JP Morgan’s top-performing fund manager counts on China’s youngster to defend her title
The firm’s China Fund has delivered a 38pc return over the past year, thanks to gains from China’s online entertainment and private school stocks
Rebecca Jiang is banking on China’s younger generation of consumers to keep her top-performing stock fund ahead of its competitors.
The Hong Kong-based fund manager at JP Morgan Asset Management has been buying shares of iQiyi and Bilibili, the US-listed Chinese platforms for video streaming, and private school operator Wisdom Education International Holdings, betting that Generation Z – young people in their late teens and early 20s – will spend more on entertainment and leisure to better educational service.
“These youngsters have a higher tendency to spend on content and are more proactive expressing themselves online,” said Jiang. “In three years’ time, this generation will account for roughly two-thirds of online spending across various categories.”
She oversees the US$1.6 billion JPMorgan China Fund that has delivered a return of 38 per cent over the past year. The fund’s performance has trounced 90 per cent of its peers, according to Bloomberg data.
Increasing affluence has fuelled China’s consumption boom, from record box office to more overseas travelling during the Lunar New Year holiday this year. Consumer spending accounted for 54 per cent of the economy in 2017, the sixth straight year that consumption made up for more than half of the gross domestic product.
BOC International predicts that the nation’s consumer market will reach 100 trillion yuan (US$15.6 trillion) in 20 years, closing in on the size of the US market.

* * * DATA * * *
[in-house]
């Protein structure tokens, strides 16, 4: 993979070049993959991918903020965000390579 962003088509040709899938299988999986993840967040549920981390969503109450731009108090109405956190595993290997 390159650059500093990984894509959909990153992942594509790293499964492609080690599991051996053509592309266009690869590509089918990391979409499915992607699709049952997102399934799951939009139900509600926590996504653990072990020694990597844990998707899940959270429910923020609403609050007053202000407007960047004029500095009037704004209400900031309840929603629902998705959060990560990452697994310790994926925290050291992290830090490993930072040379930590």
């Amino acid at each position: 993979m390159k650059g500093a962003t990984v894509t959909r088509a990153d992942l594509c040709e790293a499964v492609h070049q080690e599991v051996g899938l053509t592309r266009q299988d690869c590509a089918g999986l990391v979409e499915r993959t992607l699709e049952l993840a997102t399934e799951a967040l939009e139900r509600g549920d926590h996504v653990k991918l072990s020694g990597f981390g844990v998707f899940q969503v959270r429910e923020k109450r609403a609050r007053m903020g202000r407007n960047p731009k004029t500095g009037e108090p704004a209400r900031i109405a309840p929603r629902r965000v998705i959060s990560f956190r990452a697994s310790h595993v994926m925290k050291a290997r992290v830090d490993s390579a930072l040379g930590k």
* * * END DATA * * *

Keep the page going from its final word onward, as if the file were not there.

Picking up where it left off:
While the stock markets in the mainland and Hong Kong have been rattled by bond defaults amid financial deleveraging and the trade ruction this year, Chinese consumer stocks trading on offshore and onshore exchanges have increasingly gained favour among global investors as a shelter against turbulence.
iQiyi and Bilibili have jumped at least 75 per cent since their American depositary receipts debuted on the Nasdaq in March. iQiyi – whose biggest shareholder is China’s dominant internet search engine Baidu – is dubbed as China’s Netflix, while Shanghai-based Bilibili mainly focuses on a younger audience, with about 82 per cent of its users being born in China from 1990 to 2009. The online platform for animation streaming had 71.8 million average monthly active users by the end of 2017.
Shares of Wisdom Education, a private school that offers courses from maths to arts and music, have climbed 48 per cent in Hong Kong this year.
“Over 25 per cent of parents in China’s middle class are sending their children to private schools, so it’s a growing trend and we’re seeing a few companies benefiting from this,” said Jiang.
Jiang is also sticking to some beaten-down financial stocks this year in the portfolio, such as Ping An Insurance and China Merchants Bank, which she believes are perennial beneficiaries of China’s resilient consumption.
“We are positive on life insurers, given the long term growth opportunities underpinned by the unmet consumer demand in China,” she said. “We also own quality retail banks, which benefit from the long-term opportunities of growing consumer credit in China and with controlled asset quality risks.”